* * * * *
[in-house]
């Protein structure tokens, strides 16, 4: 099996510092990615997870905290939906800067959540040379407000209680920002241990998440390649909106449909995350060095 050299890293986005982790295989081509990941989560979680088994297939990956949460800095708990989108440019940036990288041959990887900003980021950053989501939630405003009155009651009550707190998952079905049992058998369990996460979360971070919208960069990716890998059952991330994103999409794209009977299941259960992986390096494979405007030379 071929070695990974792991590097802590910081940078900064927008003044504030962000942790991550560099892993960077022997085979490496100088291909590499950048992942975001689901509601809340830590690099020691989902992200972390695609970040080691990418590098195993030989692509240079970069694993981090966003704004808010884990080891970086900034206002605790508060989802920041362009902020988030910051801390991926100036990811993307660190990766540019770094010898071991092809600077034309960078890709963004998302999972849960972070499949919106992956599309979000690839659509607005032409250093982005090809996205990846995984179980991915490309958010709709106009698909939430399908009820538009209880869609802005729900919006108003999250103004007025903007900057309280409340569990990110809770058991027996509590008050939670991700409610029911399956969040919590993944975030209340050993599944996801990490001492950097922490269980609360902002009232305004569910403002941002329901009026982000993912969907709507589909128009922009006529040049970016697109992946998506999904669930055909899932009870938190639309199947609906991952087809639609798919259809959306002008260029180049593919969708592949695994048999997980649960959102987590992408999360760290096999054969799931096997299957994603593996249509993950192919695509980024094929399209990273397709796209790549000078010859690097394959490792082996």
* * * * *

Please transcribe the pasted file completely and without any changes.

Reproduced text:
[in-house]
């Protein structure tokens, strides 16, 4: 099996510092990615997870905290939906800067959540040379407000209680920002241990998440390649909106449909995350060095 050299890293986005982790295989081509990941989560979680088994297939990956949460800095708990989108440019940036990288041959990887900003980021950053989501939630405003009155009651009550707190998952079905049992058998369990996460979360971070919208960069990716890998059952991330994103999409794209009977299941259960992986390096494979405007030379 071929070695990974792991590097802590910081940078900064927008003044504030962000942790991550560099892993960077022997085979490496100088291909590499950048992942975001689901509601809340830590690099020691989902992200972390695609970040080691990418590098195993030989692509240079970069694993981090966003704004808010884990080891970086900034206002605790508060989802920041362009902020988030910051801390991926100036990811993307660190990766540019770094010898071991092809600077034309960078890709963004998302999972849960972070499949919106992956599309979000690839659509607005032409250093982005090809996205990846995984179980991915490309958010709709106009698909939430399908009820538009209880869609802005729900919006108003999250103004007025903007900057309280409340569990990110809770058991027996509590008050939670991700409610029911399956969040919590993944975030209340050993599944996801990490001492950097922490269980609360902002009232305004569910403002941002329901009026982000993912969907709507589909128009922009006529040049970016697109992946998506999904669930055909899932009870938190639309199947609906991952087809639609798919259809959306002008260029180049593919969708592949695994048999997980649960959102987590992408999360760290096999054969799931096997299957994603593996249509993950192919695509980024094929399209990273397709796209790549000078010859690097394959490792082996």